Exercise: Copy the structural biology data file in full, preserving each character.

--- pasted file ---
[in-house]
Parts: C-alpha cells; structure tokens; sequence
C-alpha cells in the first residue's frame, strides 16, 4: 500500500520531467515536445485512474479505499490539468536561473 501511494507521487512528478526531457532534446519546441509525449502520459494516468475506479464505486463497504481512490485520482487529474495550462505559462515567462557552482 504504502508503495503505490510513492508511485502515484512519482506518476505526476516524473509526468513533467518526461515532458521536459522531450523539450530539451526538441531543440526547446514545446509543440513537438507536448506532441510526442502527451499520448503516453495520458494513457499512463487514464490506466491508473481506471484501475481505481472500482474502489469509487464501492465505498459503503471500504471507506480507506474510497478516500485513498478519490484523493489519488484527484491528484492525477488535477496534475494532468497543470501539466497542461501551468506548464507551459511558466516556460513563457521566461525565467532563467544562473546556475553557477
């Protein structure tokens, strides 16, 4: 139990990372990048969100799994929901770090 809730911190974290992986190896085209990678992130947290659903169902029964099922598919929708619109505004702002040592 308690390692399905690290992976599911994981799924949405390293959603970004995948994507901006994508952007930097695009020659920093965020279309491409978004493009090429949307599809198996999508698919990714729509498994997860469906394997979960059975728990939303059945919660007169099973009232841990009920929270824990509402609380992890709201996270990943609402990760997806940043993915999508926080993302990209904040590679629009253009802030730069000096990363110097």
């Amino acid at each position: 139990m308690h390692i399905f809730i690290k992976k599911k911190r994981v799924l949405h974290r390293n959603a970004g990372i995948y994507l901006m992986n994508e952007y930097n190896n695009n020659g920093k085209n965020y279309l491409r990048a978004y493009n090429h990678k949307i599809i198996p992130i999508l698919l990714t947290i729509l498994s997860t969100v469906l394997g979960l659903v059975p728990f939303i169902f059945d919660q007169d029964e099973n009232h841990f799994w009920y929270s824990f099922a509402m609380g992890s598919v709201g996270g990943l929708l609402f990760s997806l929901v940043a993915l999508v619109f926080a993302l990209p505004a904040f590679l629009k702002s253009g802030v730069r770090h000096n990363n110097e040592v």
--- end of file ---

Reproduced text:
[in-house]
Parts: C-alpha cells; structure tokens; sequence
C-alpha cells in the first residue's frame, strides 16, 4: 500500500520531467515536445485512474479505499490539468536561473 501511494507521487512528478526531457532534446519546441509525449502520459494516468475506479464505486463497504481512490485520482487529474495550462505559462515567462557552482 504504502508503495503505490510513492508511485502515484512519482506518476505526476516524473509526468513533467518526461515532458521536459522531450523539450530539451526538441531543440526547446514545446509543440513537438507536448506532441510526442502527451499520448503516453495520458494513457499512463487514464490506466491508473481506471484501475481505481472500482474502489469509487464501492465505498459503503471500504471507506480507506474510497478516500485513498478519490484523493489519488484527484491528484492525477488535477496534475494532468497543470501539466497542461501551468506548464507551459511558466516556460513563457521566461525565467532563467544562473546556475553557477
């Protein structure tokens, strides 16, 4: 139990990372990048969100799994929901770090 809730911190974290992986190896085209990678992130947290659903169902029964099922598919929708619109505004702002040592 308690390692399905690290992976599911994981799924949405390293959603970004995948994507901006994508952007930097695009020659920093965020279309491409978004493009090429949307599809198996999508698919990714729509498994997860469906394997979960059975728990939303059945919660007169099973009232841990009920929270824990509402609380992890709201996270990943609402990760997806940043993915999508926080993302990209904040590679629009253009802030730069000096990363110097």
């Amino acid at each position: 139990m308690h390692i399905f809730i690290k992976k599911k911190r994981v799924l949405h974290r390293n959603a970004g990372i995948y994507l901006m992986n994508e952007y930097n190896n695009n020659g920093k085209n965020y279309l491409r990048a978004y493009n090429h990678k949307i599809i198996p992130i999508l698919l990714t947290i729509l498994s997860t969100v469906l394997g979960l659903v059975p728990f939303i169902f059945d919660q007169d029964e099973n009232h841990f799994w009920y929270s824990f099922a509402m609380g992890s598919v709201g996270g990943l929708l609402f990760s997806l929901v940043a993915l999508v619109f926080a993302l990209p505004a904040f590679l629009k702002s253009g802030v730069r770090h000096n990363n110097e040592v």